Discover 14 of the World’s Favorite Wine Varietals

Discover 14 of the World’s Favorite Wine Varietals

Wine varietals may not be a phrase you’re familiar with. However, if you’ve ever asked a bartender for a glass of Merlot or Chardonnay, you’ve named two wine varietals without even knowing it.

Simply put, wine varietals refer to the specific wine grapes used to produce the wines we know and love. However, not all bottles of wine are wine varietals, as many are blends of several different grapes. For example, Merlot is a wine varietal due to it being produced just with Merlot grapes, however, Chianti is not a varietal since it’s produced with a mix of grapes.

In this article we aim to show you all you need to know about these specific wine grapes: where they grow, what style of wine they go on to produce, and how to pair these wine varietals with your meals.

There are many wine varietals grown throughout the world, but in this guide we will cover the most popular ones that you’ll encounter in the grocery store and at restaurants. From the fabulously French Cabernet Sauvignon to the infamously Italian Pinot Grigio, all the way to California’s pride and joy, Zinfandel, this is your beginner’s guide to wine varietals.

Red Wine Varietals

Let’s first take a look at some of the most popular red wine varietals.

Cabernet Sauvignon

Characteristics:

The Cabernet Sauvignon grape produces wines that are high in tannins and have a full body and high levels of alcohol. Cabernet Sauvignon is also known for its long-lasting finish, meaning the wine leaves a lasting impression in your mouth after every sip.

The wine is known for its peppery notes as well as its rich fruit flavors.

Wine Regions:

Cabernet Sauvignon grapes are one of the most popular grapes — they are grown all over the world:

  • Bordeaux
  • California, United States
  • Northern Italy
  • Australia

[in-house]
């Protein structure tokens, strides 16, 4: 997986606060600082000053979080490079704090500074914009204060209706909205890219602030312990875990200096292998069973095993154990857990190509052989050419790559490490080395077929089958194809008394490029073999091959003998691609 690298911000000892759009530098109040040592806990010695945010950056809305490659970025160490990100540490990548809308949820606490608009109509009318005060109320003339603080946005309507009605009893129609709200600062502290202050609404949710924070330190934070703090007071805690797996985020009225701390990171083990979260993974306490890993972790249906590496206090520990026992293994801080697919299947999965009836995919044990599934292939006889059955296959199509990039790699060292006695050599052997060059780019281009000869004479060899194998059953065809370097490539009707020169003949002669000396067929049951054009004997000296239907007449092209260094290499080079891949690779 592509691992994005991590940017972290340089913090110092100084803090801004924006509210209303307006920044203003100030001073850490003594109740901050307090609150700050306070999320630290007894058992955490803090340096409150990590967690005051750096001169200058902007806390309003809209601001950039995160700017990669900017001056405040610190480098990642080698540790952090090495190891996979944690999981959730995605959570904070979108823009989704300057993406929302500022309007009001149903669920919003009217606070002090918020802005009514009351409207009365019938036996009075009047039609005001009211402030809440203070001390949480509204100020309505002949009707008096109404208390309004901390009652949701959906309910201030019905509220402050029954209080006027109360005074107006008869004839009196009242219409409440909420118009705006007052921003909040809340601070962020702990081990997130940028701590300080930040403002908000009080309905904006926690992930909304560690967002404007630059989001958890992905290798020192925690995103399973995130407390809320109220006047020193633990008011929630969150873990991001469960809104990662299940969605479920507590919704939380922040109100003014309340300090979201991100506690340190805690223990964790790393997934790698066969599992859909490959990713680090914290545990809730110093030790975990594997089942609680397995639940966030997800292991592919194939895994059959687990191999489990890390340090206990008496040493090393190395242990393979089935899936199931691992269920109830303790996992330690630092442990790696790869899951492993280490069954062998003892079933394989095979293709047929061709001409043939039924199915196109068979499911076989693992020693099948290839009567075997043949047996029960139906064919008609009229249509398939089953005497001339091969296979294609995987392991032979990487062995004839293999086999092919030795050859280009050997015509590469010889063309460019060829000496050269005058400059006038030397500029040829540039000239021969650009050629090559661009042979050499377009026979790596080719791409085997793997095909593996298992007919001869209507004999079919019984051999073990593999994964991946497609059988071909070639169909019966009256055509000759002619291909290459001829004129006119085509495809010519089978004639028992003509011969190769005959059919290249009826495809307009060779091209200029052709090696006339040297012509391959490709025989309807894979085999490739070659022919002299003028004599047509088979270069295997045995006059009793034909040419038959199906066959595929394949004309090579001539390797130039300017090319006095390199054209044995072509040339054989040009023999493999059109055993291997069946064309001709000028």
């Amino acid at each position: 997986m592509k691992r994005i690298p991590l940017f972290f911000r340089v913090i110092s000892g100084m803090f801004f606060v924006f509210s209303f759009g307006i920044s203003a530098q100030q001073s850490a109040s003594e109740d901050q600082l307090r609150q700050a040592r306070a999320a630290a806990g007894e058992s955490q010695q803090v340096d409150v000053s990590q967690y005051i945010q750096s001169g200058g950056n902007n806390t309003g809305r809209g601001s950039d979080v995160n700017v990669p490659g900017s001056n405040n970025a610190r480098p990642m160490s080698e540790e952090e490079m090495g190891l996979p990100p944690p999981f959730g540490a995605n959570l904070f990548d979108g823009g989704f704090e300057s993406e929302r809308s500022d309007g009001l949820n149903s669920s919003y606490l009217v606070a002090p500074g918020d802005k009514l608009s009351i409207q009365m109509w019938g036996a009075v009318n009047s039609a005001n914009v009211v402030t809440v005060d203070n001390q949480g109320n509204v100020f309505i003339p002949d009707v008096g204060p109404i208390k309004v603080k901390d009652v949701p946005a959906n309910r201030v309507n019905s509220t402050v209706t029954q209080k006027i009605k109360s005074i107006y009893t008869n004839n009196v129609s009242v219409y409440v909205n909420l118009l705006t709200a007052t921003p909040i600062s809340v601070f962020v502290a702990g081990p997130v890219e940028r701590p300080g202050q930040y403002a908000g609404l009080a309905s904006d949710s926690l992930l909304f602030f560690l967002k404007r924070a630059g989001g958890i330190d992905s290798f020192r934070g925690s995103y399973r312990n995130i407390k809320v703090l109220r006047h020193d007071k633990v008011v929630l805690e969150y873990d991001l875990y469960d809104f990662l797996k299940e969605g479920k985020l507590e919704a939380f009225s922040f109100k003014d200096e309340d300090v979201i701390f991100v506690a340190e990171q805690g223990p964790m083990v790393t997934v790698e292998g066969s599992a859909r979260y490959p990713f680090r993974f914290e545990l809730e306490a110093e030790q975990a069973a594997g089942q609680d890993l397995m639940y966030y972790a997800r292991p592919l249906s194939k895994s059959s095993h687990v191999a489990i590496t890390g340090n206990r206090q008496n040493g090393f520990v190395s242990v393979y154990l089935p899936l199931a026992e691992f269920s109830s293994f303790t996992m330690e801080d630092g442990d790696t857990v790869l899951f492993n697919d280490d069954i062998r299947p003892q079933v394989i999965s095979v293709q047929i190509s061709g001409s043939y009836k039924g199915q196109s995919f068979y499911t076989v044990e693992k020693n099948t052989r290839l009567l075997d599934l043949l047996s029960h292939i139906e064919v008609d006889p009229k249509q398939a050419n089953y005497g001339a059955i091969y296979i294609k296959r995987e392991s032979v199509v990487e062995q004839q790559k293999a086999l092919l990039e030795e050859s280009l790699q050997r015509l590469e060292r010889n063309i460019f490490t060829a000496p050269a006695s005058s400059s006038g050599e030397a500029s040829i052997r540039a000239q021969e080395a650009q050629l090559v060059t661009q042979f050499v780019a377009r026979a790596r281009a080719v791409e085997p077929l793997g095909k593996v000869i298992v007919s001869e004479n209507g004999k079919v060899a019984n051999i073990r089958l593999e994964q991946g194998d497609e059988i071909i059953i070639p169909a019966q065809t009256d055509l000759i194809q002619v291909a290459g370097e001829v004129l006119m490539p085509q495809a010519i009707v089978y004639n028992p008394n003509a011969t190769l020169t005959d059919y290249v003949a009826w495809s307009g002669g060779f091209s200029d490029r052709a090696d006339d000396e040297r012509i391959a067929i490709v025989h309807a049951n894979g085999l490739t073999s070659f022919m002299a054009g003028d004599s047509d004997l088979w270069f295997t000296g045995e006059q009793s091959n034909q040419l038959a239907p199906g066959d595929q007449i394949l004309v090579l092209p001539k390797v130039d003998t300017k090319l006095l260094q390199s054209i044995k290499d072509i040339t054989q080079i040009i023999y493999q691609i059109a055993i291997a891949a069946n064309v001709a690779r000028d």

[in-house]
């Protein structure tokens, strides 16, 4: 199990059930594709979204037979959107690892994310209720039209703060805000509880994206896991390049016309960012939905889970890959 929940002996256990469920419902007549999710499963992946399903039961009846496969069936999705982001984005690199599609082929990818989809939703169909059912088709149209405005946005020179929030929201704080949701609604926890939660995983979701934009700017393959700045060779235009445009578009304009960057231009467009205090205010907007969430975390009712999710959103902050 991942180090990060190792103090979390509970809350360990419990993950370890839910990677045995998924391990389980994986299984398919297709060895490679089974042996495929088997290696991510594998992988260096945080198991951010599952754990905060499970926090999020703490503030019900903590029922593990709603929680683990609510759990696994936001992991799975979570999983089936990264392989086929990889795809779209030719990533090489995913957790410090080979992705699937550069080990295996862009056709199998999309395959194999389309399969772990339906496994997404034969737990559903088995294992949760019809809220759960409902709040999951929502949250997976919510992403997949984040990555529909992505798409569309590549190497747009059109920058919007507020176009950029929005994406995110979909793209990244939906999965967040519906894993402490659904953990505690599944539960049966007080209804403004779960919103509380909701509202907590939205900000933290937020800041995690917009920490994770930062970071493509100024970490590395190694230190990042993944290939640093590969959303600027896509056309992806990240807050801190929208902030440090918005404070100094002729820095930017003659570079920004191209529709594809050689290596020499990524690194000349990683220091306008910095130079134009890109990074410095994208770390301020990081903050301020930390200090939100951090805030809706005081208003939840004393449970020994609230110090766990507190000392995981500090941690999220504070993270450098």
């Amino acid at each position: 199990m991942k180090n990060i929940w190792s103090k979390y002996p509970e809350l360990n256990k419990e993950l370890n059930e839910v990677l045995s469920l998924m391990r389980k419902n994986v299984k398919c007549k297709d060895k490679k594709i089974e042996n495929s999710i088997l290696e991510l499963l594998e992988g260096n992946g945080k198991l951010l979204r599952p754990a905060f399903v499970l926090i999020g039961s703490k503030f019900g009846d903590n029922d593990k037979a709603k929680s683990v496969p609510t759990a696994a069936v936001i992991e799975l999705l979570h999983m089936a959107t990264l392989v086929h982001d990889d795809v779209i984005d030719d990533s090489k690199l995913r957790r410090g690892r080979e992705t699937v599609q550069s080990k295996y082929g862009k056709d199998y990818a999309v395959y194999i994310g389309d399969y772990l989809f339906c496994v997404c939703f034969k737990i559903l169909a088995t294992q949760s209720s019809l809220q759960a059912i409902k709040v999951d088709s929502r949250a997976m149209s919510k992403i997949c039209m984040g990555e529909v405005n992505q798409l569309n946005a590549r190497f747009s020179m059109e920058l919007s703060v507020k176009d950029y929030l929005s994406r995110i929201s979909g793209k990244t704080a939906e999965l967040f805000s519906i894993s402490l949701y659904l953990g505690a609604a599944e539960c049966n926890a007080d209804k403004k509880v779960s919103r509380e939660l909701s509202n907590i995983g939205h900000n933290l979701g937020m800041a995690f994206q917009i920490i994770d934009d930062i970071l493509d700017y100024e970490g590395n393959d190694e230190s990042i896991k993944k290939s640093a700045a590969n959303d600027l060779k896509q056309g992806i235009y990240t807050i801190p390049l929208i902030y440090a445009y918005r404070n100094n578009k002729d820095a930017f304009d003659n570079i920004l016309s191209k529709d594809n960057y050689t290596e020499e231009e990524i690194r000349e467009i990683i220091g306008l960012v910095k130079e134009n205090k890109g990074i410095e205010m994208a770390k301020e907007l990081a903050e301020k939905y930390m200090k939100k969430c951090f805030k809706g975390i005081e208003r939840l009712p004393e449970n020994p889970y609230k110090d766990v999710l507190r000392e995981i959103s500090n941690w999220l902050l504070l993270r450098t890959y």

• Chile
  • Argentina
  • South Africa

Food Pairing:

  • Red meat, such as lamb and beef
  • Aged cheddar
  • Smoked deli meats

Merlot

Characteristics:

Merlot grapes produce wines that are high in body and alcohol. Merlot exhibits black fruit characteristics and common tasting notes include blackberry, black cherry, and other deep fruity flavors.

Wine Regions: 

  • Bordeaux
  • Australia
  • New Zealand
  • Napa Valley, California
  • Chile
  • Argentina
  • Northern Italy

Food Pairing:

  • Roast beef
  • Garlic
  • Mushrooms
  • Tomato-based pasta dishes

Pinot Noir

Characteristics:

Unlike Merlot and Cabernet Sauvignon, Pinot Noir grapes have thin skins and are hard to grow. They only grow in moderate to cool climates.

Pinot Noir is a famously light-bodied red wine. It’s low in tannins and highly acidic. Common tasting notes include red fruits like cranberry and red currants.

As a blending grape, Pinot Noir is one of the core ingredients of Champagne. That’s right, a red grape is partly responsible for the iconic bubbly we know and love.

Wine Regions: 

  • Burgundy
  • Germany
  • New Zealand
  • Yarra Valley, Australia
  • Santa Barbara, United States
  • Chille

Food Pairing:

  • Chicken
  • Soft cheeses
  • Duck

Gamay

Characteristics: